Web developers preparing their sites for web surfers may not be concerned with how their sites look in Safari on a Mac, but when it comes to mobile browsers they had better pay attention.
It is no secret that Apple’s Internet browser offering, Safari, is one of the best and easiest mobile browsers to use. I do not care what any Mozilla engineer has to say. It is fast and sleek, and it gets the simple, daily browsing done. That being said, I think iOS numbers are so high because iOS users can comfortably browse. Sure, that could all change with Google Chrome on both iOS and Android, but I seriously doubt it will make that big of an impact.
It’s highly doubtful that consumers will even know Chrome is available on the iPhone and iPad until they come upon online advertising from Google. That is to say, an insignificant number of iPhone users will use and recommend Chrome as a go-to mobile browser on iDevices.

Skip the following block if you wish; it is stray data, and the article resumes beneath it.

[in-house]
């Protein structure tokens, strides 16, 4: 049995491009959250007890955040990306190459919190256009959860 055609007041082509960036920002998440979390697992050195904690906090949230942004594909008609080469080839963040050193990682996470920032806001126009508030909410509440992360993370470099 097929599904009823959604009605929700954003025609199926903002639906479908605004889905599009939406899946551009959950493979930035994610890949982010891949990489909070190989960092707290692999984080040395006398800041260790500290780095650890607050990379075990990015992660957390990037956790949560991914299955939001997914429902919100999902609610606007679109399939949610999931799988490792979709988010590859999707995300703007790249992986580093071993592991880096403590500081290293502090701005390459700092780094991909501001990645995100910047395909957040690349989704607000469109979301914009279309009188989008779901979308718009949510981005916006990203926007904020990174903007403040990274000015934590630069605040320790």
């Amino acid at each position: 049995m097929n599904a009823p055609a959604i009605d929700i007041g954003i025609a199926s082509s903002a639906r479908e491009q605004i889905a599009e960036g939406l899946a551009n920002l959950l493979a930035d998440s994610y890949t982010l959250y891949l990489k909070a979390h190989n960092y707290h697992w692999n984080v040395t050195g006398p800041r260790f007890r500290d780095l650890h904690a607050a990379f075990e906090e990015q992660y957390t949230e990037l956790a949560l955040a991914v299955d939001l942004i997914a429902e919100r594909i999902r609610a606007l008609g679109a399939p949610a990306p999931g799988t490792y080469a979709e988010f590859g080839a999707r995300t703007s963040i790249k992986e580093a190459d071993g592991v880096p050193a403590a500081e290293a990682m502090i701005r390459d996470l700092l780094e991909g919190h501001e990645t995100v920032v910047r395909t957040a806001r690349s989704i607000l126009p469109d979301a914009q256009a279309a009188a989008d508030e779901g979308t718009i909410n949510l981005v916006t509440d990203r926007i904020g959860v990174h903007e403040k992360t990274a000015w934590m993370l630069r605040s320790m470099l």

As for the almost 15 percent year-over-year increase, I would contribute that to huge sales of iOS devices—particularly the iPhone 4S. The iPhone 4S saw a great start in Apple’s fiscal Q1 by selling a record 37 million devices. Combine that with sales of the new iPad, we are talking about a sizable amount of customers using iOS for the first time and contributing to web marketshare numbers. Moreover, I think we will see a bigger jump as iOS 6 and the launch of the new iPhone come about this fall. Perhaps an even bigger jump will come about if Apple launches a 7-inch iPad, giving users a completely different type of mobile consumption. 9to5Mac
Please… if there is to be a 7-inch iPad it will not offer a “completely different” web browsing experience from the 9-inch iPad.
Even so, consumers that have web access everywhere they go are using mobile Facebook far more often than the computer web browser version of Facebook’s site. Mobile browsing is not only a competition between mobile Safari and mobile Chrome. Mobile browsing is quickly gaining on computer web browsing.